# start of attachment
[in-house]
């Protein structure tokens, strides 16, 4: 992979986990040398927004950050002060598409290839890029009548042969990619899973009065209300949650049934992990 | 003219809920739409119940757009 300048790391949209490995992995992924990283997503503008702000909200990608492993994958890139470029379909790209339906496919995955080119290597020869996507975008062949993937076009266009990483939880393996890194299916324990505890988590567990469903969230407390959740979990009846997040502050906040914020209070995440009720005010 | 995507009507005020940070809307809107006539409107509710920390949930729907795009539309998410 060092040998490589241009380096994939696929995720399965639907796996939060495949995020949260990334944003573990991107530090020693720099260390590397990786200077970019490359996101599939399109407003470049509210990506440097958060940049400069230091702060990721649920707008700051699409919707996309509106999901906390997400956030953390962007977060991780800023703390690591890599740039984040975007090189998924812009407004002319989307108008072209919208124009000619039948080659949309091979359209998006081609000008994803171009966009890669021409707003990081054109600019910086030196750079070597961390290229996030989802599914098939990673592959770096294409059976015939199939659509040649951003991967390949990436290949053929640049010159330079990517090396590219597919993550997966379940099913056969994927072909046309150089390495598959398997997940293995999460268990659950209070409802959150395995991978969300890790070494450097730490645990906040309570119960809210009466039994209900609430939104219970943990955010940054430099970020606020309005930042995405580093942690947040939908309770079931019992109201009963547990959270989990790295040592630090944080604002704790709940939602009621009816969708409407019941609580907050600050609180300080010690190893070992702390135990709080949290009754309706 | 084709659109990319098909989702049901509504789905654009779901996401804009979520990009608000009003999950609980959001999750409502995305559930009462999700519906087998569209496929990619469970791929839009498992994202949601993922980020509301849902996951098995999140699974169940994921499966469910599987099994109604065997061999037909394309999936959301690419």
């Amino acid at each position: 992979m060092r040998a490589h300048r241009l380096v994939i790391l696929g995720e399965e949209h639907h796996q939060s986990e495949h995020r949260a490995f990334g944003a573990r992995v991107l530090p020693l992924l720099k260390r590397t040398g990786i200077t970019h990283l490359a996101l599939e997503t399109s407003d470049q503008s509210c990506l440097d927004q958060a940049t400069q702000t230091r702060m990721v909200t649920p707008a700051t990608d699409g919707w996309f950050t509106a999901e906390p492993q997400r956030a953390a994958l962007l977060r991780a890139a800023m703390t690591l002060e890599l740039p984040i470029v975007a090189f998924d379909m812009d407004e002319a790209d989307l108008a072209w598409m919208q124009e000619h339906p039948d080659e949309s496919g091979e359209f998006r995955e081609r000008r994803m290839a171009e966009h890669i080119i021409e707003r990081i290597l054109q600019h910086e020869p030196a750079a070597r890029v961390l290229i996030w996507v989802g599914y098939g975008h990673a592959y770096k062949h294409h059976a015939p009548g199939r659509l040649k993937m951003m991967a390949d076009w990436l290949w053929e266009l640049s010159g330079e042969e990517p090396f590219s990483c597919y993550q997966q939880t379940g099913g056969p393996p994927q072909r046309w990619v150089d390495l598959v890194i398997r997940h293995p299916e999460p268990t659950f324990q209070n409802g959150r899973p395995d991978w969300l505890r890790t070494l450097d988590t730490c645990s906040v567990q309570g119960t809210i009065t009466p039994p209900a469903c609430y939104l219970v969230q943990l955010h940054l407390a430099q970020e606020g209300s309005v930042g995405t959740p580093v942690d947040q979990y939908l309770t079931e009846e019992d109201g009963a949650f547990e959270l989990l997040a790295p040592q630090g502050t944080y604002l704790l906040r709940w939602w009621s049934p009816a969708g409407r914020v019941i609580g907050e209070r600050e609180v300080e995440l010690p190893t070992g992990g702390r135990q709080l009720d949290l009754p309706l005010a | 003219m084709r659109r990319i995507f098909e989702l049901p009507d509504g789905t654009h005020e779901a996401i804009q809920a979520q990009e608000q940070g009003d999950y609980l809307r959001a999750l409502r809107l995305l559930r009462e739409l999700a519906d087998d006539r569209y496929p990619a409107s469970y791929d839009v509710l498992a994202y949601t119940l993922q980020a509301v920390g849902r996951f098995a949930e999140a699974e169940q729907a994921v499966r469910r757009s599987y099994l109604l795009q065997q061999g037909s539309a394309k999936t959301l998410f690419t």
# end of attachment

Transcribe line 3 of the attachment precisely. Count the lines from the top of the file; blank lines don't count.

């Amino acid at each position: 992979m060092r040998a490589h300048r241009l380096v994939i790391l696929g995720e399965e949209h639907h796996q939060s986990e495949h995020r949260a490995f990334g944003a573990r992995v991107l530090p020693l992924l720099k260390r590397t040398g990786i200077t970019h990283l490359a996101l599939e997503t399109s407003d470049q503008s509210c990506l440097d927004q958060a940049t400069q702000t230091r702060m990721v909200t649920p707008a700051t990608d699409g919707w996309f950050t509106a999901e906390p492993q997400r956030a953390a994958l962007l977060r991780a890139a800023m703390t690591l002060e890599l740039p984040i470029v975007a090189f998924d379909m812009d407004e002319a790209d989307l108008a072209w598409m919208q124009e000619h339906p039948d080659e949309s496919g091979e359209f998006r995955e081609r000008r994803m290839a171009e966009h890669i080119i021409e707003r990081i290597l054109q600019h910086e020869p030196a750079a070597r890029v961390l290229i996030w996507v989802g599914y098939g975008h990673a592959y770096k062949h294409h059976a015939p009548g199939r659509l040649k993937m951003m991967a390949d076009w990436l290949w053929e266009l640049s010159g330079e042969e990517p090396f590219s990483c597919y993550q997966q939880t379940g099913g056969p393996p994927q072909r046309w990619v150089d390495l598959v890194i398997r997940h293995p299916e999460p268990t659950f324990q209070n409802g959150r899973p395995d991978w969300l505890r890790t070494l450097d988590t730490c645990s906040v567990q309570g119960t809210i009065t009466p039994p209900a469903c609430y939104l219970v969230q943990l955010h940054l407390a430099q970020e606020g209300s309005v930042g995405t959740p580093v942690d947040q979990y939908l309770t079931e009846e019992d109201g009963a949650f547990e959270l989990l997040a790295p040592q630090g502050t944080y604002l704790l906040r709940w939602w009621s049934p009816a969708g409407r914020v019941i609580g907050e209070r600050e609180v300080e995440l010690p190893t070992g992990g702390r135990q709080l009720d949290l009754p309706l005010a | 003219m084709r659109r990319i995507f098909e989702l049901p009507d509504g789905t654009h005020e779901a996401i804009q809920a979520q990009e608000q940070g009003d999950y609980l809307r959001a999750l409502r809107l995305l559930r009462e739409l999700a519906d087998d006539r569209y496929p990619a409107s469970y791929d839009v509710l498992a994202y949601t119940l993922q980020a509301v920390g849902r996951f098995a949930e999140a699974e169940q729907a994921v499966r469910r757009s599987y099994l109604l795009q065997q061999g037909s539309a394309k999936t959301l998410f690419t």